As the calendar flips to October I feel it is time to start cooking more regularly in the kitchen. This week, in celebration of kicking off fall menus, I decided to make a simple one pot dinner: Poulet Normande, or Chicken Normandy. A delicious, early fall dinner to help warm up the now chilly nights. (more…)
It’s that time of year again…Oktoberfest! Beer, pretzels, sausage. I don’t know if currywurst is a traditional Oktoberfest dish but it is for Cheryl and me. It’s one of our favorite German festival foods and I make some for our Oktoberfest party. This year I’m putting a spin on the currywurst with a new sausage: curry brats!
Currywurst is a delicious German treat which was invented in Berlin after World War II. Food and spices were scarce so a woman named Herta Heuwer traded some alcohol to British soldiers for curry powder in order to ‘spice’ up the common sausage. She made a sauce with the curry powder and tomatoes, then poured it over grilled, sliced, sausages. The rest, as they say, is food history. It seems Germans love currywurst so much there’s even a currywurst museum.
I don’t know if there’s a specific sausage associated with currywurst. From my research it seems there are many different variations of the sauce and they are all dependent on people’s taste. Some like it sweeter, some more curry, some more tomatoey, etc., but pretty much all of the recipes call for using a pork bratwurst. I suppose this is because all they had were plain pork sausages so no one ever thought to jazz up the sausage. Or wanted to.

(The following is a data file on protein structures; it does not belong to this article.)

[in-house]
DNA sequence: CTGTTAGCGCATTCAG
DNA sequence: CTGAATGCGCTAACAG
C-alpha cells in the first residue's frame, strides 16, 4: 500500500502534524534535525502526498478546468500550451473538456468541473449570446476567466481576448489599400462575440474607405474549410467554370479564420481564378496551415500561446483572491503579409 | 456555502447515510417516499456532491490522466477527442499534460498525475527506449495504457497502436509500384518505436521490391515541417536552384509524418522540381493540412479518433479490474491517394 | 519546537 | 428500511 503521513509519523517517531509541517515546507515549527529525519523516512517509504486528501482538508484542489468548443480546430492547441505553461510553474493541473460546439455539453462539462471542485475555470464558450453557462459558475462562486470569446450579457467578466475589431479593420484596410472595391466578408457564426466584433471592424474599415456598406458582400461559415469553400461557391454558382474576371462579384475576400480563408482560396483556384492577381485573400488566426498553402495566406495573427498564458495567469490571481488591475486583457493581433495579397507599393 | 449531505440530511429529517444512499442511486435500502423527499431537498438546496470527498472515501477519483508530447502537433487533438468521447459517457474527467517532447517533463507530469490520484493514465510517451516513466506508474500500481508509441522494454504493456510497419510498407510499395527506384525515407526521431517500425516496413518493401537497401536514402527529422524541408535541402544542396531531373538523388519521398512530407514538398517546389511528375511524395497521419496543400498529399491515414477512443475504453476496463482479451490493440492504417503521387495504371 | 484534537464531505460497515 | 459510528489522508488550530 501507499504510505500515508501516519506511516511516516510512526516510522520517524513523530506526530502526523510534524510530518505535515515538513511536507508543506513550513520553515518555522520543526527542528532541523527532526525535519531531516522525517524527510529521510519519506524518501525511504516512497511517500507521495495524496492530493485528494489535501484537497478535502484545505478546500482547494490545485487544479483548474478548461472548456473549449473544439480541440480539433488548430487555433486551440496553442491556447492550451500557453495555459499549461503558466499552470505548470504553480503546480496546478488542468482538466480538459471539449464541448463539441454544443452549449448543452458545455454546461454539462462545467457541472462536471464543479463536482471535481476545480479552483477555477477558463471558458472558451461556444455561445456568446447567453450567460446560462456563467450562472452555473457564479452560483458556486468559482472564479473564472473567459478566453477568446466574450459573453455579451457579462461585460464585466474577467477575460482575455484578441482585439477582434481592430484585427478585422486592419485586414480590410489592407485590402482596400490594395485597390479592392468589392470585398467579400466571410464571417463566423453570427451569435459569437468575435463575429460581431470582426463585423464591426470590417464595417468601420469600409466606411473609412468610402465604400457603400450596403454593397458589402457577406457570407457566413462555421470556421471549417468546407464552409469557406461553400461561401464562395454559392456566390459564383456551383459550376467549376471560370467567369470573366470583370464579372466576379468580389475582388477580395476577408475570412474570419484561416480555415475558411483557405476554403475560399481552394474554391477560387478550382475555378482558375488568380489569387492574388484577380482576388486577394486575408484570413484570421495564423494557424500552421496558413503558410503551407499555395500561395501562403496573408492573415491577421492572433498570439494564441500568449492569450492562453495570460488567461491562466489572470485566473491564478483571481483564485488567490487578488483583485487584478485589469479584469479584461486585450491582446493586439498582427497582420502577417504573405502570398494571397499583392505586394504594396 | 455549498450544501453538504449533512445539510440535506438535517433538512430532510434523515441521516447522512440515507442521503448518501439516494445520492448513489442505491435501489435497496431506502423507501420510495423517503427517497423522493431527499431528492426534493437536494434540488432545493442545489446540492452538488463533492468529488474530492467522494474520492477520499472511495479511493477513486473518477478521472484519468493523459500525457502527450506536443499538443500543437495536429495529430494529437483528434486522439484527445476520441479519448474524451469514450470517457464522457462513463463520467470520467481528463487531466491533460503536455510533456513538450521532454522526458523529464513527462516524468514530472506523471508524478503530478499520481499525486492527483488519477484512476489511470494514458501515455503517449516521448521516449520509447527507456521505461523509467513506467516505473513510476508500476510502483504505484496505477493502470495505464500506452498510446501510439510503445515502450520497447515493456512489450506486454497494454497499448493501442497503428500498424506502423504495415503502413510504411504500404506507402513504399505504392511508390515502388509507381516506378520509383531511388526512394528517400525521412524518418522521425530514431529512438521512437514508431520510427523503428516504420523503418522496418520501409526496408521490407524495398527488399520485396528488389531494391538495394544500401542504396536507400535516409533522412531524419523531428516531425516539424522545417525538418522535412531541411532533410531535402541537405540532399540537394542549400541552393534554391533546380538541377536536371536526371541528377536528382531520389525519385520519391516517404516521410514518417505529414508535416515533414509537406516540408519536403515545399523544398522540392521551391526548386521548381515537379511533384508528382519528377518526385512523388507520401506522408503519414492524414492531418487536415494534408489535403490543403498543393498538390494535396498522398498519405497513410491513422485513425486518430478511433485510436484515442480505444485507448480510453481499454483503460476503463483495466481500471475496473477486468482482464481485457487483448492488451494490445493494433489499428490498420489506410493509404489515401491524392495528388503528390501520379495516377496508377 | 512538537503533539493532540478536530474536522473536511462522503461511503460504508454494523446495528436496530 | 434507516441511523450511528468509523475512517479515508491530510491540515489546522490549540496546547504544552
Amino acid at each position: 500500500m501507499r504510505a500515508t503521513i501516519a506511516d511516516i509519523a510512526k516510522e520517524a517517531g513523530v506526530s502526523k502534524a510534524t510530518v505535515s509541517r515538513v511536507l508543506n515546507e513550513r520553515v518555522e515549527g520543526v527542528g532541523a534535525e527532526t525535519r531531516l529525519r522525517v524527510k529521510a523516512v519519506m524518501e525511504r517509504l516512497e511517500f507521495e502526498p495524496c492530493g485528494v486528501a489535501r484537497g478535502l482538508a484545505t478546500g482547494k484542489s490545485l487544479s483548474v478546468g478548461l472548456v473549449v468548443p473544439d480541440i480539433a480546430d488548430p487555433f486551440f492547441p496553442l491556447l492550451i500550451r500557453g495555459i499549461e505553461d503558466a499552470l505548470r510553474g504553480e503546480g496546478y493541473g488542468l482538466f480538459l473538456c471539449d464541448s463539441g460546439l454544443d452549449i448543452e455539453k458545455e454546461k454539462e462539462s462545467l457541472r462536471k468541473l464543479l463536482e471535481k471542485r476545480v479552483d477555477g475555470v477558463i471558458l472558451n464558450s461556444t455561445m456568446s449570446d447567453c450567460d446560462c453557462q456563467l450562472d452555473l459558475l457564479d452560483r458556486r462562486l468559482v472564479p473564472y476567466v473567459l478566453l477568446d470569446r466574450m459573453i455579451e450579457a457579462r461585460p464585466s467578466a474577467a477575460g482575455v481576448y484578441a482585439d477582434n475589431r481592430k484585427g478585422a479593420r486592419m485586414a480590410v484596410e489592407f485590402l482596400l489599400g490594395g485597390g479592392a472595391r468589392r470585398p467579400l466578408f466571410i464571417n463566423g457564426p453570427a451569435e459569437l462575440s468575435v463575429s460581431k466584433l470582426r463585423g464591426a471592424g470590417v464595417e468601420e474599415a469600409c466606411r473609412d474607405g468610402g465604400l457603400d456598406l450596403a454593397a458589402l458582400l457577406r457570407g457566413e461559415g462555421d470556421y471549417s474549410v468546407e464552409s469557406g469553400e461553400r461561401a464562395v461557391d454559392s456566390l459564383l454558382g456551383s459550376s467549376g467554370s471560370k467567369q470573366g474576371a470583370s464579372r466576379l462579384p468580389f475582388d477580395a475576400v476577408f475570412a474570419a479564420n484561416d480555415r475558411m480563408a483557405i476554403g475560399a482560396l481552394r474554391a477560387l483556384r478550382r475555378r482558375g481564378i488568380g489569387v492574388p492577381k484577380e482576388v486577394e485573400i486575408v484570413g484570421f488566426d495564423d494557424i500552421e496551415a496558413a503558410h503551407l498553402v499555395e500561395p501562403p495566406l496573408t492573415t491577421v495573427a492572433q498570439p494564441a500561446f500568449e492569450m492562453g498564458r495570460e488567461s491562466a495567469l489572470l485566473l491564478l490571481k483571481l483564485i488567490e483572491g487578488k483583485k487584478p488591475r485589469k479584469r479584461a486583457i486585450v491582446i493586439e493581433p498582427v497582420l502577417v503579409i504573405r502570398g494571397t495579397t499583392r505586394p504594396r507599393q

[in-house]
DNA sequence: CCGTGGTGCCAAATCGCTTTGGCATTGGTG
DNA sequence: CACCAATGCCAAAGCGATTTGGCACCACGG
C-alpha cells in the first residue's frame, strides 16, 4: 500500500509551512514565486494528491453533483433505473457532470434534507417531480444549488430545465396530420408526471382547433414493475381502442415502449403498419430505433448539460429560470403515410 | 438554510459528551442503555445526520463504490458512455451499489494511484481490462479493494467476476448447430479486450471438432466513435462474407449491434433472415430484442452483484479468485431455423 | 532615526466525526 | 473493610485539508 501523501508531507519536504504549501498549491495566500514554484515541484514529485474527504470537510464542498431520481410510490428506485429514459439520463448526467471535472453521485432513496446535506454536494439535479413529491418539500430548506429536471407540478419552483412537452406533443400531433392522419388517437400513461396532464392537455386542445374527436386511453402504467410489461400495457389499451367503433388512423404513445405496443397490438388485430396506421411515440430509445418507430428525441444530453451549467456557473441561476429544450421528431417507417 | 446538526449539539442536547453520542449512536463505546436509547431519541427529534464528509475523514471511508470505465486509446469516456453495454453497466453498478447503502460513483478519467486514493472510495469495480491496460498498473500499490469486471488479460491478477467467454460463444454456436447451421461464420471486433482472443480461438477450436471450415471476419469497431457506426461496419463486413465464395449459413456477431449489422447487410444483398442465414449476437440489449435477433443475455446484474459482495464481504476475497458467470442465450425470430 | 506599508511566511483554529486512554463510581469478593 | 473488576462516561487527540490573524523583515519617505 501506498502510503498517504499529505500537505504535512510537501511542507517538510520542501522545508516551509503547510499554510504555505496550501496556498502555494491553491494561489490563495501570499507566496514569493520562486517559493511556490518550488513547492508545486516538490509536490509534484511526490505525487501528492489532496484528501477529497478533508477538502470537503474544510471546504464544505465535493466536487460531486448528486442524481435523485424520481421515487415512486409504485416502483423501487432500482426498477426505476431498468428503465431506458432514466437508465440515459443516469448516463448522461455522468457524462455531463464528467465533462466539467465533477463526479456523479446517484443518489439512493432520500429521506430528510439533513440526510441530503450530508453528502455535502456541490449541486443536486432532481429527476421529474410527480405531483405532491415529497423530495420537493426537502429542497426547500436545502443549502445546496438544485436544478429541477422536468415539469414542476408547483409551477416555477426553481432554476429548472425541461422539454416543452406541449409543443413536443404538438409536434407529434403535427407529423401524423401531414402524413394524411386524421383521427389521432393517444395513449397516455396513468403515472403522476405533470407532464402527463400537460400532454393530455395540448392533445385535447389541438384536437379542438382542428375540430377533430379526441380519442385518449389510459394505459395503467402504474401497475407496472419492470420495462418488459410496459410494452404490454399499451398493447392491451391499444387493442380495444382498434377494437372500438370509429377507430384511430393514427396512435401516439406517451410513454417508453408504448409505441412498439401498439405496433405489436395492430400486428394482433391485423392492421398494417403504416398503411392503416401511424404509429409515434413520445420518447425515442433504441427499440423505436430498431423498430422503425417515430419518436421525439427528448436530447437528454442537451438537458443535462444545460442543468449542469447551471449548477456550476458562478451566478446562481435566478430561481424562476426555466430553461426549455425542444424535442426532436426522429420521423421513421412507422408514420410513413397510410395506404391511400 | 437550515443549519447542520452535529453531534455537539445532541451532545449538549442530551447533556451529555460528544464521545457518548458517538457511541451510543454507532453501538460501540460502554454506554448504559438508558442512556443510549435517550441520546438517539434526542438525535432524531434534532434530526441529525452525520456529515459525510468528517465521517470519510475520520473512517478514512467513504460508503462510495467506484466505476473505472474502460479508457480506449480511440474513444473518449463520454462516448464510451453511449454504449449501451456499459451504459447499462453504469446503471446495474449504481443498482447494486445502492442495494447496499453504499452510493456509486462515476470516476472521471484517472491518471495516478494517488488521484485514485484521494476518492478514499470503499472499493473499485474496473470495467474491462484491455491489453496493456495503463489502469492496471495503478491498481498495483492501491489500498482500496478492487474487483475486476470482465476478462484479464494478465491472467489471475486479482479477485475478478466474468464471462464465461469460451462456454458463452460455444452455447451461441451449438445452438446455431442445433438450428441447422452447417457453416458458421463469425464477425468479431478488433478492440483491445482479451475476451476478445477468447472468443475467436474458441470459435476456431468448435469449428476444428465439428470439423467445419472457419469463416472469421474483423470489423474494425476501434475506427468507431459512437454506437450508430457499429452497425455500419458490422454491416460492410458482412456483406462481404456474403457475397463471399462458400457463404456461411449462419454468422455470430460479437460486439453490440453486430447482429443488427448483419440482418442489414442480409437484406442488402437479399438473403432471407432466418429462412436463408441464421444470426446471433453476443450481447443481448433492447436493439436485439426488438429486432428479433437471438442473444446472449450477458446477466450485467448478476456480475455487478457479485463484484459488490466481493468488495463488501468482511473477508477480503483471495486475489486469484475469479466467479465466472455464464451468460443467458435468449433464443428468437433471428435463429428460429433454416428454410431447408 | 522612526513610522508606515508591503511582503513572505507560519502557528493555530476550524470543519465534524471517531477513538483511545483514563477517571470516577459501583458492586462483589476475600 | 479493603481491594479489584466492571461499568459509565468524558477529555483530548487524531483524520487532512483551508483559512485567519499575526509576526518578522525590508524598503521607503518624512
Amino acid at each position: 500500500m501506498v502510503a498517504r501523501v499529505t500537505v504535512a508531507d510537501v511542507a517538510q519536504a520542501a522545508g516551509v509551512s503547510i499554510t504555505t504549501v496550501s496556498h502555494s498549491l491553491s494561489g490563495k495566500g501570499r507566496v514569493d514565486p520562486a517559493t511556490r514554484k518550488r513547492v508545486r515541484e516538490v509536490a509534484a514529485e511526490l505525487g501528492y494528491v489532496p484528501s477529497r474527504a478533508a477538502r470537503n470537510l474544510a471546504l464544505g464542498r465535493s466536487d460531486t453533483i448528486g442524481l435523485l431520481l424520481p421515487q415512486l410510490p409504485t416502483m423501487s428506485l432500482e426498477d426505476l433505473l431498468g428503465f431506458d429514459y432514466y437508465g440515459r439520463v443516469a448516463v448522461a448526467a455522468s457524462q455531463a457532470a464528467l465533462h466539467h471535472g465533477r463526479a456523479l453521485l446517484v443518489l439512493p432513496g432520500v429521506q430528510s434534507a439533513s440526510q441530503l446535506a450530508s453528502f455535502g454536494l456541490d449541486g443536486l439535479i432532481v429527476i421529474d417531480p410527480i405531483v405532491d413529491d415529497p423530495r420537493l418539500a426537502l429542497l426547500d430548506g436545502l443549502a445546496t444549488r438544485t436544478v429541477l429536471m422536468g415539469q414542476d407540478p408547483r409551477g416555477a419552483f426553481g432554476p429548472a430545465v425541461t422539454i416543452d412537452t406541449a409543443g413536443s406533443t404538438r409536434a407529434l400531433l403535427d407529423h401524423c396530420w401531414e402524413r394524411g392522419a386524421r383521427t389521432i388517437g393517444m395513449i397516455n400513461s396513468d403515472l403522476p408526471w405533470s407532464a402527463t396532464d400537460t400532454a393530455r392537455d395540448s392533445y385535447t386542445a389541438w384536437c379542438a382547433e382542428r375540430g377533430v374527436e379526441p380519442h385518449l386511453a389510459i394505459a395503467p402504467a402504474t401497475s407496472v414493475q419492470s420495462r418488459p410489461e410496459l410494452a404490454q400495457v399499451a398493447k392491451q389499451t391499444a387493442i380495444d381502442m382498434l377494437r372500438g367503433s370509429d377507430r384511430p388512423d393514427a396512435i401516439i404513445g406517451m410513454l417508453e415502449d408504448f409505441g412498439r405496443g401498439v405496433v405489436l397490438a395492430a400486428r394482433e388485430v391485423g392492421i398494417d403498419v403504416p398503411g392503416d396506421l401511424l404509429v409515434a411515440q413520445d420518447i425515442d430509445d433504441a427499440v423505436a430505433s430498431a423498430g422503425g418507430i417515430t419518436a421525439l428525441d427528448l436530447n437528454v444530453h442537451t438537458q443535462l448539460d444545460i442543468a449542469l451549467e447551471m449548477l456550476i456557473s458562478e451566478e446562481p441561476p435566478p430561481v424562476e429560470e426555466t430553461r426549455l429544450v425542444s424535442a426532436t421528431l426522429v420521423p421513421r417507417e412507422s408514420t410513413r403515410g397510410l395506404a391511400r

However, I did stumble upon a separate sausage recipe which said curry seasoned sausages could be found in Berlin. If it’s in Berlin then there’s a chance it could be in a currywurst. That was enough precedent for me to start grinding pork and adding curry powder! Seriously, why hasn’t anyone thought of using a curry sausage in currywurst before?
Most key ingredient here: curry powder. Obviously, the better the quality you have, the better the flavor. I think this is especially important when making such a ‘one-note’ sausage as this where the only seasoning comes from curry powder. I used a mix of medium and mild curry powders so there’s very little heat, just curry flavor. The lack of heat in the sausage actually works well since it’s the sauce which gives the dish its spiciness.
For Oktoberfest I’m putting currywurst sauce on these, but I’d also recommend just dressing the curry brat with some sweet chutney.
Curry Brats for Currywurst (should yield 20 sausages at six inches long)
- 4 lbs pork shoulder, diced
- 1 lb fat back ,diced
- 4 Tbs Curry Powder
- 4 Tbs minced shallots
- 40 gr kosher salt
- About 10 feet of hog casings
- 1 C ice water
Combine and mix the diced pork, fat, shallots, and curry powder. Chill until ready to grind or set in refrigerator and chill overnight.
Run water through the casings and let soak in a small bowl of water for 30 minutes or until you’re ready to stuff them.
Using the medium holed grind plate, grind the seasoned pork and fat into a mixing bowl set in ice.